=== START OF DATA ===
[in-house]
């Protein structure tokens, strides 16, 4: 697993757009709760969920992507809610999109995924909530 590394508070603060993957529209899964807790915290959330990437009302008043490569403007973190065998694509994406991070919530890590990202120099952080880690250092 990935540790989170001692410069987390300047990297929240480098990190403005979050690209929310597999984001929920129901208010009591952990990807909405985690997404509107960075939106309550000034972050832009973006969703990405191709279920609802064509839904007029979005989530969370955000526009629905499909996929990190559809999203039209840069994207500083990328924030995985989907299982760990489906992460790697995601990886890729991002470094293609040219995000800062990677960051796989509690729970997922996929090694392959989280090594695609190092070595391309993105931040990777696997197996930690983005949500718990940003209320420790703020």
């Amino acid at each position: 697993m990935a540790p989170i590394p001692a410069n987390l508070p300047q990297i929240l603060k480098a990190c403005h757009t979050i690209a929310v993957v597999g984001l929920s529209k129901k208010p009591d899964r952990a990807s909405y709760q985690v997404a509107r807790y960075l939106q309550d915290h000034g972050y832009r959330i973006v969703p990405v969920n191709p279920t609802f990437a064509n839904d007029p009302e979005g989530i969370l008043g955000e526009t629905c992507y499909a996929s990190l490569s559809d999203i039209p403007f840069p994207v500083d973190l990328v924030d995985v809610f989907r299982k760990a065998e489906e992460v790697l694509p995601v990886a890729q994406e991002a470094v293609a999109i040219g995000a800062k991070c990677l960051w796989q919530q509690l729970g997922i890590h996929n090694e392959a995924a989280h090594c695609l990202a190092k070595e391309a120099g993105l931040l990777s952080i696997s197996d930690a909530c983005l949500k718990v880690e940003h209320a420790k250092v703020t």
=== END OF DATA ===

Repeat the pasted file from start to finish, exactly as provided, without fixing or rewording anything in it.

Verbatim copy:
[in-house]
């Protein structure tokens, strides 16, 4: 697993757009709760969920992507809610999109995924909530 590394508070603060993957529209899964807790915290959330990437009302008043490569403007973190065998694509994406991070919530890590990202120099952080880690250092 990935540790989170001692410069987390300047990297929240480098990190403005979050690209929310597999984001929920129901208010009591952990990807909405985690997404509107960075939106309550000034972050832009973006969703990405191709279920609802064509839904007029979005989530969370955000526009629905499909996929990190559809999203039209840069994207500083990328924030995985989907299982760990489906992460790697995601990886890729991002470094293609040219995000800062990677960051796989509690729970997922996929090694392959989280090594695609190092070595391309993105931040990777696997197996930690983005949500718990940003209320420790703020």
């Amino acid at each position: 697993m990935a540790p989170i590394p001692a410069n987390l508070p300047q990297i929240l603060k480098a990190c403005h757009t979050i690209a929310v993957v597999g984001l929920s529209k129901k208010p009591d899964r952990a990807s909405y709760q985690v997404a509107r807790y960075l939106q309550d915290h000034g972050y832009r959330i973006v969703p990405v969920n191709p279920t609802f990437a064509n839904d007029p009302e979005g989530i969370l008043g955000e526009t629905c992507y499909a996929s990190l490569s559809d999203i039209p403007f840069p994207v500083d973190l990328v924030d995985v809610f989907r299982k760990a065998e489906e992460v790697l694509p995601v990886a890729q994406e991002a470094v293609a999109i040219g995000a800062k991070c990677l960051w796989q919530q509690l729970g997922i890590h996929n090694e392959a995924a989280h090594c695609l990202a190092k070595e391309a120099g993105l931040l990777s952080i696997s197996d930690a909530c983005l949500k718990v880690e940003h209320a420790k250092v703020t």